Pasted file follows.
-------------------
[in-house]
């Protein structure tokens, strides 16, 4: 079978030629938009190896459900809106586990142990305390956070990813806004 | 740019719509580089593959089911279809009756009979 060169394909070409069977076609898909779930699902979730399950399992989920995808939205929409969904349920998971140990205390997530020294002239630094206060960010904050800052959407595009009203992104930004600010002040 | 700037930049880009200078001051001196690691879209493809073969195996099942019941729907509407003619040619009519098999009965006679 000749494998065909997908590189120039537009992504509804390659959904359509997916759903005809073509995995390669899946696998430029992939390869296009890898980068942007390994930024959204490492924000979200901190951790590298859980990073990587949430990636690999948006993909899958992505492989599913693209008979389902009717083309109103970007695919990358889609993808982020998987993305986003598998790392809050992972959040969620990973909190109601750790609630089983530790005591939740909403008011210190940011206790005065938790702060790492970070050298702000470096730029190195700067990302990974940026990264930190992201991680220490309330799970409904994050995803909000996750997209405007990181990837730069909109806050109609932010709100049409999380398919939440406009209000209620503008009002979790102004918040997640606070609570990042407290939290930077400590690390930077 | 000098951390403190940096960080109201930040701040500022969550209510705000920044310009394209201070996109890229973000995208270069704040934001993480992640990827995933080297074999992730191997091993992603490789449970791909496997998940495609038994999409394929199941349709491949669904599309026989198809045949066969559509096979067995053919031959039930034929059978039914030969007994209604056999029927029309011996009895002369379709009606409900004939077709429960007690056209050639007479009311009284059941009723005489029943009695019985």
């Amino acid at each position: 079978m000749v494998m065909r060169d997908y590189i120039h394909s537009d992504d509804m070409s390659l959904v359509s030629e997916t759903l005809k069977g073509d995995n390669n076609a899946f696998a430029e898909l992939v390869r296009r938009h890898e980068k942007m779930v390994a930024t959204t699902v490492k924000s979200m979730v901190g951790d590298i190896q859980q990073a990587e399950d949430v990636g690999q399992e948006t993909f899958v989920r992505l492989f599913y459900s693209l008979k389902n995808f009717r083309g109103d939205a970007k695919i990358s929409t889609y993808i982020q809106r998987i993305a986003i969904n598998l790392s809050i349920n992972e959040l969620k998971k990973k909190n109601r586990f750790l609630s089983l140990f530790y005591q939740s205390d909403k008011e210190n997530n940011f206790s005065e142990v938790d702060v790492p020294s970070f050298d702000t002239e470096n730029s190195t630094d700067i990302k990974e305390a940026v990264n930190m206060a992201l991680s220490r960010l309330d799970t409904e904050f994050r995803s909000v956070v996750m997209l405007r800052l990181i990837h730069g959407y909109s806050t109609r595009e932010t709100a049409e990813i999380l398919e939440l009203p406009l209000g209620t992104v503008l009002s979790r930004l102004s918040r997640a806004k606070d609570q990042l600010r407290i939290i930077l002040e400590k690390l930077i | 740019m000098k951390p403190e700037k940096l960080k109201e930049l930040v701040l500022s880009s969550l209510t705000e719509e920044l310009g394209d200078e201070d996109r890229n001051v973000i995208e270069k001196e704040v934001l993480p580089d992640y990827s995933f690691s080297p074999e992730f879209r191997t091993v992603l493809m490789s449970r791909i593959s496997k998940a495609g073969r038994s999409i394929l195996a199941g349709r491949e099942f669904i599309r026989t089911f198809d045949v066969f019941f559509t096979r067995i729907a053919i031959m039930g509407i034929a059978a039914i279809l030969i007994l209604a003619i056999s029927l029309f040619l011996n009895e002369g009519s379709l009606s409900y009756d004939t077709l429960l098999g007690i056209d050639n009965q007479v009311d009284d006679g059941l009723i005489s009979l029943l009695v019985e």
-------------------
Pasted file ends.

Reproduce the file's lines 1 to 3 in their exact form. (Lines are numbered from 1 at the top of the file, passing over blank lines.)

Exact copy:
[in-house]
């Protein structure tokens, strides 16, 4: 079978030629938009190896459900809106586990142990305390956070990813806004 | 740019719509580089593959089911279809009756009979 060169394909070409069977076609898909779930699902979730399950399992989920995808939205929409969904349920998971140990205390997530020294002239630094206060960010904050800052959407595009009203992104930004600010002040 | 700037930049880009200078001051001196690691879209493809073969195996099942019941729907509407003619040619009519098999009965006679 000749494998065909997908590189120039537009992504509804390659959904359509997916759903005809073509995995390669899946696998430029992939390869296009890898980068942007390994930024959204490492924000979200901190951790590298859980990073990587949430990636690999948006993909899958992505492989599913693209008979389902009717083309109103970007695919990358889609993808982020998987993305986003598998790392809050992972959040969620990973909190109601750790609630089983530790005591939740909403008011210190940011206790005065938790702060790492970070050298702000470096730029190195700067990302990974940026990264930190992201991680220490309330799970409904994050995803909000996750997209405007990181990837730069909109806050109609932010709100049409999380398919939440406009209000209620503008009002979790102004918040997640606070609570990042407290939290930077400590690390930077 | 000098951390403190940096960080109201930040701040500022969550209510705000920044310009394209201070996109890229973000995208270069704040934001993480992640990827995933080297074999992730191997091993992603490789449970791909496997998940495609038994999409394929199941349709491949669904599309026989198809045949066969559509096979067995053919031959039930034929059978039914030969007994209604056999029927029309011996009895002369379709009606409900004939077709429960007690056209050639007479009311009284059941009723005489029943009695019985």
């Amino acid at each position: 079978m000749v494998m065909r060169d997908y590189i120039h394909s537009d992504d509804m070409s390659l959904v359509s030629e997916t759903l005809k069977g073509d995995n390669n076609a899946f696998a430029e898909l992939v390869r296009r938009h890898e980068k942007m779930v390994a930024t959204t699902v490492k924000s979200m979730v901190g951790d590298i190896q859980q990073a990587e399950d949430v990636g690999q399992e948006t993909f899958v989920r992505l492989f599913y459900s693209l008979k389902n995808f009717r083309g109103d939205a970007k695919i990358s929409t889609y993808i982020q809106r998987i993305a986003i969904n598998l790392s809050i349920n992972e959040l969620k998971k990973k909190n109601r586990f750790l609630s089983l140990f530790y005591q939740s205390d909403k008011e210190n997530n940011f206790s005065e142990v938790d702060v790492p020294s970070f050298d702000t002239e470096n730029s190195t630094d700067i990302k990974e305390a940026v990264n930190m206060a992201l991680s220490r960010l309330d799970t409904e904050f994050r995803s909000v956070v996750m997209l405007r800052l990181i990837h730069g959407y909109s806050t109609r595009e932010t709100a049409e990813i999380l398919e939440l009203p406009l209000g209620t992104v503008l009002s979790r930004l102004s918040r997640a806004k606070d609570q990042l600010r407290i939290i930077l002040e400590k690390l930077i | 740019m000098k951390p403190e700037k940096l960080k109201e930049l930040v701040l500022s880009s969550l209510t705000e719509e920044l310009g394209d200078e201070d996109r890229n001051v973000i995208e270069k001196e704040v934001l993480p580089d992640y990827s995933f690691s080297p074999e992730f879209r191997t091993v992603l493809m490789s449970r791909i593959s496997k998940a495609g073969r038994s999409i394929l195996a199941g349709r491949e099942f669904i599309r026989t089911f198809d045949v066969f019941f559509t096979r067995i729907a053919i031959m039930g509407i034929a059978a039914i279809l030969i007994l209604a003619i056999s029927l029309f040619l011996n009895e002369g009519s379709l009606s409900y009756d004939t077709l429960l098999g007690i056209d050639n009965q007479v009311d009284d006679g059941l009723i005489s009979l029943l009695v019985e």